By Evie Weinstein
This week’s Torah portion, K’Doshim, calls upon us to reach for kedusha, or holiness to spark the divinity in each of us. K’Doshim gives us directions which instruct us how to live a moral and ethical life. This parsha has lately been of great significance to me.
These past two years have been difficult ones. We worry about our loved ones’ health and wellbeing. When we listen to more than 15 minutes of cable news, our fears multiply with one frightening news story after the next; health concerns, anti-Semitism, racial injustice, political divisions, hunger, mental illness, and a myriad of other issues that plague our world. And closer to home, we have lost community members to tragedy and illness which are unbearable.
On a recent Zoom call with a Mussar group that I participate in, we were talking about our deep problems, fears, and sorrows. We consoled and listened to each of our stories with compassion and kindness. What occurred to me after the call ended was, why didn’t I share the joys and goodness in my life. I have so much to be grateful for and I didn’t mention any of that. I recognized that this wonderful group of women did not even know how much gratitude I have in my life because I dwelled on my feelings of sadness and worry.
Rabbi Eric S. Gurvis in The Mussar Torah Commentary suggests that understanding and practicing of the Jewish value of gratitude or in Hebrew, Hakarat hatov, literally meaning recognizing the good, can help us to reach the goals in K’Doshim, that the Torah provides. Rabbi Gurvis states, “Practicing gratitude means being fully aware of the good that is already yours.”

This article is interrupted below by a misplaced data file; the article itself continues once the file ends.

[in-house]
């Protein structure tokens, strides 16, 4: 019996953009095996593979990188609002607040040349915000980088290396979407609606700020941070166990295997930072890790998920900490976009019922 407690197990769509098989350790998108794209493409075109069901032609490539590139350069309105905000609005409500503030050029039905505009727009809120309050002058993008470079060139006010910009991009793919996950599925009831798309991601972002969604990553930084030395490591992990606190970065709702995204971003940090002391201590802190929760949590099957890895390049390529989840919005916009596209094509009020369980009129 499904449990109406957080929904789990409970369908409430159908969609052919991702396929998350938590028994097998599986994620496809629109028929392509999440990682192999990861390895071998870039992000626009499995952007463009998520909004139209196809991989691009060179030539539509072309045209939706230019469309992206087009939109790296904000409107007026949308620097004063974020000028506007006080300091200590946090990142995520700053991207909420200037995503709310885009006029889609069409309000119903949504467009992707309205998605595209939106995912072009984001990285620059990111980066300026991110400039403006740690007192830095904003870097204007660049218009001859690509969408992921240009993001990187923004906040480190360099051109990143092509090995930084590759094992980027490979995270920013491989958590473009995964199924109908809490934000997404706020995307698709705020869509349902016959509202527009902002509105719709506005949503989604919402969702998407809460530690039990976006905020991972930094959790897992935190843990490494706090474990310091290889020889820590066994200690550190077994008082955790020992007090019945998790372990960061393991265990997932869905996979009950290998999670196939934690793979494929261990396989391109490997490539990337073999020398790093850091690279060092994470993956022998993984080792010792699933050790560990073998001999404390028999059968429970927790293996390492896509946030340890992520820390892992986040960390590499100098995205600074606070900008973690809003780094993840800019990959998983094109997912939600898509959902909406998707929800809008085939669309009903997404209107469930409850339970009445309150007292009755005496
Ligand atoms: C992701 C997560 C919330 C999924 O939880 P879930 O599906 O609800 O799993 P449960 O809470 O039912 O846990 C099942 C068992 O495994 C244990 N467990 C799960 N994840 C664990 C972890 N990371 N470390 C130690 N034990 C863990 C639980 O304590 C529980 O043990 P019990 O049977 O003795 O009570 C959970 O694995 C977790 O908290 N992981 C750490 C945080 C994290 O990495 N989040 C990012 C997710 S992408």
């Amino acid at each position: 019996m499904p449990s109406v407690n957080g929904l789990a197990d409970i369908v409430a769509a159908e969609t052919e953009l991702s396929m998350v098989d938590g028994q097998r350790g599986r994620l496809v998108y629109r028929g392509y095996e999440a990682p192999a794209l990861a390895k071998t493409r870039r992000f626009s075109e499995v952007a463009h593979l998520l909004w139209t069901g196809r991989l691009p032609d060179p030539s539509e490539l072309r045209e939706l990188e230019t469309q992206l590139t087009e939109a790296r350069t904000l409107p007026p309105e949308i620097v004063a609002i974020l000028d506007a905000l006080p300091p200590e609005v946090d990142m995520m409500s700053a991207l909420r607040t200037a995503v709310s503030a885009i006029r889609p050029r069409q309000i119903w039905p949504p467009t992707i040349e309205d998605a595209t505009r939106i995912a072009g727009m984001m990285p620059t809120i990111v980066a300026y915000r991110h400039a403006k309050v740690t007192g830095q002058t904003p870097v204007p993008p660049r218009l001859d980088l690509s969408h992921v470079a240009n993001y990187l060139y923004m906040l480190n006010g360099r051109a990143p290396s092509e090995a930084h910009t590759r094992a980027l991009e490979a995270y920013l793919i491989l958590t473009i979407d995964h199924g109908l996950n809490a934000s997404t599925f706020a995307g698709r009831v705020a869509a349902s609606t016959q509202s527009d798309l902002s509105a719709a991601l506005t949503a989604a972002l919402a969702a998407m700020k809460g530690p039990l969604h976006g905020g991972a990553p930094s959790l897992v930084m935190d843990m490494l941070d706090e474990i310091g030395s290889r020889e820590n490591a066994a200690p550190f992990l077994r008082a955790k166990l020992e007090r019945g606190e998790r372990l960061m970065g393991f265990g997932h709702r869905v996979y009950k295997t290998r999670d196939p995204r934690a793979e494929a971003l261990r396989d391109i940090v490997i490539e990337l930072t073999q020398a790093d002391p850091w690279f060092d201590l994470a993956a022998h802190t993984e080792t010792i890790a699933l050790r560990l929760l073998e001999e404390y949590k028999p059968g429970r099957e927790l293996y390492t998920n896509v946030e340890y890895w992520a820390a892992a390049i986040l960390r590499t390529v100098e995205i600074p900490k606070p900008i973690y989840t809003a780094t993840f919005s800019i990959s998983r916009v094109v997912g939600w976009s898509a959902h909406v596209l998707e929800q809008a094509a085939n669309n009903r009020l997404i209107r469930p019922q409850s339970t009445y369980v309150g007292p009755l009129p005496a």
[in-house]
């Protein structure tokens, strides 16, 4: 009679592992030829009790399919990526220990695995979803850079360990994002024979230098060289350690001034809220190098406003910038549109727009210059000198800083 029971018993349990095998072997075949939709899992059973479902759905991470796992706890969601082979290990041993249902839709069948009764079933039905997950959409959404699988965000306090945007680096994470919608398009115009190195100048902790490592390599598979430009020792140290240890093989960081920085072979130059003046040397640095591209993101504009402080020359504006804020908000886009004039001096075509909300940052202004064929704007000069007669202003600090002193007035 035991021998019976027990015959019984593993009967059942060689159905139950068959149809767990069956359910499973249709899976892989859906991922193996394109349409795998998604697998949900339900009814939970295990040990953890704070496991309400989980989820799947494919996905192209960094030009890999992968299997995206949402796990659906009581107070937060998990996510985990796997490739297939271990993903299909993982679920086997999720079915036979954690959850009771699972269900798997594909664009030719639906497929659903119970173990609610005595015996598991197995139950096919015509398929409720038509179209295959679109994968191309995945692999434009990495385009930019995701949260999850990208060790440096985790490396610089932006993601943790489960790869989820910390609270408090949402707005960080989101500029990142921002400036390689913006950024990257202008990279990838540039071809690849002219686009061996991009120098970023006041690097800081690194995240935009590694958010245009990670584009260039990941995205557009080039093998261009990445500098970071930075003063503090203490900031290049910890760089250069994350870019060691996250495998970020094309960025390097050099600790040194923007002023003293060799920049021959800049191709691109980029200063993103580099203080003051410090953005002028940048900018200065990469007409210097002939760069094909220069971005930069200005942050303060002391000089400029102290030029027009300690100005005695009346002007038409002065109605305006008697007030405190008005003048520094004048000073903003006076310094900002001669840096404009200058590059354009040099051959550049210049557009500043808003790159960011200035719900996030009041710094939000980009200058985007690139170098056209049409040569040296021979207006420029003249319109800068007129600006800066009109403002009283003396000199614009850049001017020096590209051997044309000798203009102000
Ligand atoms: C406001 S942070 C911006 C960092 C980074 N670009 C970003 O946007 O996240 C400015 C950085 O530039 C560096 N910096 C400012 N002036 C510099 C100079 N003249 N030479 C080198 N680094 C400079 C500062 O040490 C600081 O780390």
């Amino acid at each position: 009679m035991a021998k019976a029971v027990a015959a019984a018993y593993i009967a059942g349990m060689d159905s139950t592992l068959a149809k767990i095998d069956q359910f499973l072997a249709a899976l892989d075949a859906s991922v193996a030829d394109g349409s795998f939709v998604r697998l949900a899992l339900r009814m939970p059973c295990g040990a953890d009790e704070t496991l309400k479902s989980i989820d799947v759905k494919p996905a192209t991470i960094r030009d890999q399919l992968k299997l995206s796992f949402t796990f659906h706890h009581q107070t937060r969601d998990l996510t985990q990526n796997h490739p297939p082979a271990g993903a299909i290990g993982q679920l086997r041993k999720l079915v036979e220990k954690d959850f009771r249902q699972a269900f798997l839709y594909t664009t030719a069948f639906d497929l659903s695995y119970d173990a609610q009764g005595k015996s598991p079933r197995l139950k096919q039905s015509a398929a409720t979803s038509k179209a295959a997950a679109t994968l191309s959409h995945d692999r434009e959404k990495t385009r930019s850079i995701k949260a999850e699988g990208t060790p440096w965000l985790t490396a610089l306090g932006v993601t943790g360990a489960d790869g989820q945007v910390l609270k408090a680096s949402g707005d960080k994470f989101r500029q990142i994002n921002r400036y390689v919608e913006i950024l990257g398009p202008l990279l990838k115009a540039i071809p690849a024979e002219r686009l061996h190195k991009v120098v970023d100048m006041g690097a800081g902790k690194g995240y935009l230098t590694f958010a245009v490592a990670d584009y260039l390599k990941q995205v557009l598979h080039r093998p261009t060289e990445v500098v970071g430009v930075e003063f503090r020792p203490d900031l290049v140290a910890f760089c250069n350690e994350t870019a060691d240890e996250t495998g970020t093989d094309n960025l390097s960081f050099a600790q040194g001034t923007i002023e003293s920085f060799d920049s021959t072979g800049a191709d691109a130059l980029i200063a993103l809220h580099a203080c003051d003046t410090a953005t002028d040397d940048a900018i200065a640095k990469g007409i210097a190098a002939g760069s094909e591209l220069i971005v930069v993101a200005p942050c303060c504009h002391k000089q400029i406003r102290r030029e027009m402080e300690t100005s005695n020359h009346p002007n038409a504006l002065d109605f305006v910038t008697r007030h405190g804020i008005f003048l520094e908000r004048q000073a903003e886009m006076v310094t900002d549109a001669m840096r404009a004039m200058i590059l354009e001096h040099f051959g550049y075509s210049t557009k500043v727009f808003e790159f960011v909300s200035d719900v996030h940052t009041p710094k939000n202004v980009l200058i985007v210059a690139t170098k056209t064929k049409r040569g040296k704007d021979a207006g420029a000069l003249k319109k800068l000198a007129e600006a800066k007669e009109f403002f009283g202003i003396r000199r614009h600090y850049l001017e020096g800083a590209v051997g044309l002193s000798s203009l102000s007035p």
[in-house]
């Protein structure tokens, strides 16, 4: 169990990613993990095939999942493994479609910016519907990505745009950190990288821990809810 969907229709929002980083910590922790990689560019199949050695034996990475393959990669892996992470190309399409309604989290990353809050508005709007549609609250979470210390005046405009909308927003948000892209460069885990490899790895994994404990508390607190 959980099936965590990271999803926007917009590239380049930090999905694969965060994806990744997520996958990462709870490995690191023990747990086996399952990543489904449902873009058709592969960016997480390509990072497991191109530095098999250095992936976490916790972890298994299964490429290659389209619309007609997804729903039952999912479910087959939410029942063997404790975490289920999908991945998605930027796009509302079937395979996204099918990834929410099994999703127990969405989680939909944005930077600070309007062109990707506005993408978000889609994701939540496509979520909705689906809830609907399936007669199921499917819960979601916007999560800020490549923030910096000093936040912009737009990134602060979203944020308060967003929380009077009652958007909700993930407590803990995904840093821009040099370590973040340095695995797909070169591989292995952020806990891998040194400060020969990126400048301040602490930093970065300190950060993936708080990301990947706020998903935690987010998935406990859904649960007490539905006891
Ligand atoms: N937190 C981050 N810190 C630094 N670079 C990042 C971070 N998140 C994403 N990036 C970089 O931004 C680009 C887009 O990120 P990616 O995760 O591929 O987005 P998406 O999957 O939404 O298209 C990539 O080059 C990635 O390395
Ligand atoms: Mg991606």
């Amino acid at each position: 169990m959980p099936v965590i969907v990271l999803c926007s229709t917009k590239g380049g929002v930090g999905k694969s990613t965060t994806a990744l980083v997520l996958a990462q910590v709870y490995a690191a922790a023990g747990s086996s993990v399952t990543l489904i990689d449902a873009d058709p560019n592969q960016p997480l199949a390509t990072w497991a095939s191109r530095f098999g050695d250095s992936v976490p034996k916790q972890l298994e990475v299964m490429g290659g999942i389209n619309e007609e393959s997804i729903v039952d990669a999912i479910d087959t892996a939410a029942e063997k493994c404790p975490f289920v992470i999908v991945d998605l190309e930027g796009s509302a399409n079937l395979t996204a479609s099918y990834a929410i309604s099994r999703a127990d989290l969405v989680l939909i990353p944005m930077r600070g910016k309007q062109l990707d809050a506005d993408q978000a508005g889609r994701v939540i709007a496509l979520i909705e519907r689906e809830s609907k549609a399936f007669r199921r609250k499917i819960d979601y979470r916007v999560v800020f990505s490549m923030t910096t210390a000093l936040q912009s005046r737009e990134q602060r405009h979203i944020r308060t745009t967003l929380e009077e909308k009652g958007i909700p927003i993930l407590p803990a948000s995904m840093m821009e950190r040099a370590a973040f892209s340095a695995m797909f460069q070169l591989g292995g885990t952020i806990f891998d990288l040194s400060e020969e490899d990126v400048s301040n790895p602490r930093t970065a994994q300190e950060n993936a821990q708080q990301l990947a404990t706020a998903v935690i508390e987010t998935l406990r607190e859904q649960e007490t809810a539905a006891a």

Recognizing the good, even in the most difficult situations can help us to reach this kedusha that is discussed in this Torah portion. My teacher, Alan Morinis writes:
In the Mussar classic Duties of the Heart, Rabbi Bachya ibm Pakuda (1050-1120) tells us that there is not a person alive who has not been given gifts, if only the gifts of life and hope. But we tend to suffer a kind of blindness that keeps us from seeing and appreciating what we have. First, he says we tend not to feel appreciative because we are too absorbed in worldly things and in the enjoyment of them. He points out that physical pleasures can never be fully gratified and so we pursue them endlessly, which keeps us from gratitude for what we have. Second, we are so used to our gifts that we don’t even really see them anymore.
In The Mussar Torah Commentary, Rabbi Gurvis offers the following prayer:
On the way, let us not lose the Tov- The good within us and that which arises from us.
Rather, let us shine light with hakarat hatov, in recognition of the good that is in us.
Let us utilize that light as a foundation on which to reach higher and higher in our pursuit of living the ideals of our tradition.
As we strive for a life filled with kedusha let us remember to recognize the good in ourselves and others.
Evie Weinstein is a Jewish educator, Mussar instructor, and former Executive Director of the Bureau of Jewish Education (now LiNK Jewish Buffalo).